In order to be successful in obtaining a ham radio license, it is essential for felons to be honest about their backgrounds. They are already seen as being dishonest, untrustworthy, and unwilling or unable to follow directions from authority figures.

Having their record expunged can give them the chance needed to begin with a clean record and succeed in getting a ham radio license. Expunging a criminal record allows anyone to honestly state on an application that he or she has not been convicted of a crime.

Recommended Action

It is a major challenge, but it might be worth it for a felon wanting to get a ham radio license and participate in emergency services. Giving him or herself the best chance for success by having his or her record expunged and also documenting additional education could make the essential difference.

Having support from family, friends, or previous employers can make a huge difference. A felon doesn’t have to be defined by his or her crime. He or she can begin again, live an honest life, and achieve his or her goal no matter how difficult it might seem.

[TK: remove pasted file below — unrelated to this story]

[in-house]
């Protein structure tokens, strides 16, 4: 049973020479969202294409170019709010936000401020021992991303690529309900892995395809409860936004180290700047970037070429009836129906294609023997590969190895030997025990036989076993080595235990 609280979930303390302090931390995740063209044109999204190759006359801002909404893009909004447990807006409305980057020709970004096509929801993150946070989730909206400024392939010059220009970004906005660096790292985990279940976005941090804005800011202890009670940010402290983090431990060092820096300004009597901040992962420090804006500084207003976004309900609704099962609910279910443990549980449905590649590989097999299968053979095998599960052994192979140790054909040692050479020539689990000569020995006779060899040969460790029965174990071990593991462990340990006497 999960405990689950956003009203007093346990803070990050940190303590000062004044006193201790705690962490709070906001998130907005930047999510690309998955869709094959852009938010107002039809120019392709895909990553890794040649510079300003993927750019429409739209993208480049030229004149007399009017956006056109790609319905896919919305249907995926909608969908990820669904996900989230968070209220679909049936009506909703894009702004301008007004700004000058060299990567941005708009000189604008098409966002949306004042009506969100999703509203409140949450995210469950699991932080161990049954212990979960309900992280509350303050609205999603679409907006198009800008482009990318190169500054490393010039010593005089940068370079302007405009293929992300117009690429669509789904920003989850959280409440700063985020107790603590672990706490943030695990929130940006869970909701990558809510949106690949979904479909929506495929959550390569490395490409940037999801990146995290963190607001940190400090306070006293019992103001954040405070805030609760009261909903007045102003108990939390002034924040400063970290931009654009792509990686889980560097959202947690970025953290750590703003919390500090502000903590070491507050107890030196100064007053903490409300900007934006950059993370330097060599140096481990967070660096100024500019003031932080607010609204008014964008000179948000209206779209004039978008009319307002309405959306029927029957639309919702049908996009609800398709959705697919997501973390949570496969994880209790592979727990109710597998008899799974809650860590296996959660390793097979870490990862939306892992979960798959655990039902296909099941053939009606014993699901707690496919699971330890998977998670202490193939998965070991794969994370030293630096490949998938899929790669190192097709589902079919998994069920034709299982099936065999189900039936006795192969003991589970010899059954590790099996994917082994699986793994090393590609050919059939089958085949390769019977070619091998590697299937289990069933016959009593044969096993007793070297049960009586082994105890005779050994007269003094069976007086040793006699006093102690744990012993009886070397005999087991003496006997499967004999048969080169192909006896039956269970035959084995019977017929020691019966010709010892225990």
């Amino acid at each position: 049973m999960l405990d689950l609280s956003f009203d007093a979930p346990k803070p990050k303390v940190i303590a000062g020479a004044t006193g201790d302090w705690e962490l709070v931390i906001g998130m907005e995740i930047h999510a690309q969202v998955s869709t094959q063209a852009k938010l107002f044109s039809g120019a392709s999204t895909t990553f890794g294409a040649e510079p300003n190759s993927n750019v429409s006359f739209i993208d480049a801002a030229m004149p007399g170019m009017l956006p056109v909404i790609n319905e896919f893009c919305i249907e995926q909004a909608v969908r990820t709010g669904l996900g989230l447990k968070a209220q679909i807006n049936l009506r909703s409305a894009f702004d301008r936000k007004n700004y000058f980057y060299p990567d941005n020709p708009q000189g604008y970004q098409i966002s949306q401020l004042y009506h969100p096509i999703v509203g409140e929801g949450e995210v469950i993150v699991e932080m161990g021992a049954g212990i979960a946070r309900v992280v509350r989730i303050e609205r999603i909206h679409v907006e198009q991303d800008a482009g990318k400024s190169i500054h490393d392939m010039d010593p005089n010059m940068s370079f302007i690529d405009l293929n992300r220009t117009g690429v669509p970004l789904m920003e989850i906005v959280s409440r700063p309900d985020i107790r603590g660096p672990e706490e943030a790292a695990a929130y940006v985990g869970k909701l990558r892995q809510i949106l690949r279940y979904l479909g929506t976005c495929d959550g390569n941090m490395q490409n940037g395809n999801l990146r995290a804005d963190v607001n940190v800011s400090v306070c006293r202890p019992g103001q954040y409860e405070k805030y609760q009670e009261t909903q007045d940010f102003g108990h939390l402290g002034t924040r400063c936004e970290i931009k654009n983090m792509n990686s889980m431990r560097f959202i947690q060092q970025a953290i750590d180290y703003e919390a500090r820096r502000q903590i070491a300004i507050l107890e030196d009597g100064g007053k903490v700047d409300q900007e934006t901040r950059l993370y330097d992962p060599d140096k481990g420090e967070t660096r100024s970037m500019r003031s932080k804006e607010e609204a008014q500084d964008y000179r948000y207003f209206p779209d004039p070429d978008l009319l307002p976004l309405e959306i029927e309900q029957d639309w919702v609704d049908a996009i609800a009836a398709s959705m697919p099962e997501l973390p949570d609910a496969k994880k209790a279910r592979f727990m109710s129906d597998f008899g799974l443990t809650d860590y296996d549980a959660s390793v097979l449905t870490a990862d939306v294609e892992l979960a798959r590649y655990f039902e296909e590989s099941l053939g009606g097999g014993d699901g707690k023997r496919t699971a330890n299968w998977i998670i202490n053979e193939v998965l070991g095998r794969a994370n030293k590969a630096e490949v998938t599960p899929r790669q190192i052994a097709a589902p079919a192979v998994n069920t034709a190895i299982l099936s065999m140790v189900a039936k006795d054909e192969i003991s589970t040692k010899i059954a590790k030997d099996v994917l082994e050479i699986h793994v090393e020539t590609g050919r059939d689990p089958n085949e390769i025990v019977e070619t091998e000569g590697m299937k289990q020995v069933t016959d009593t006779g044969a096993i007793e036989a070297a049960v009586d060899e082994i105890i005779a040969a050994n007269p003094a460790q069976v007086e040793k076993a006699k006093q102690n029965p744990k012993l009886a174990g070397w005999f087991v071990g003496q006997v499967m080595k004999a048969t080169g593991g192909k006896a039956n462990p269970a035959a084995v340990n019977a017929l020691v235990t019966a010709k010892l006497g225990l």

What do you think about this blog post? Have you or someone you know been in the situation of trying to get a ham radio license with a felony? What was that like for him or her, and how did he or she achieve success? Please tell us in the comments below.

14 responses to “Can a Felon Get a Ham Radio License?”

  1. Amy says:

    Does anyone know if this affects renewal of a ham radio license that you already have. I got my ham radio license in around 1995 as a teen. I had a felony in 2011 is the felony going to keep me from renewing my license My spouse is also a ham and we have spent money on equipment ect

  2. Gerald G. Derozier says:

    I understand that this question in now on the renewal form.

  3. Gerald G. Derozier says:

    It should be noted here that an Amateur Radio License does not allow you to operate on amateur radio frequencies for pay. RACES and DEMgt. Does not except felons.

  4. Gary Merten says:

    My question is if you plead no contest. My partner stole the money that he told me everything is fine. The money was for Florida sales tax. His job was to go down and pay the money every month. I paid the tax’s. No punishment. Community service etc etc. So what do I answer on the application?

  5. Stephen T. says: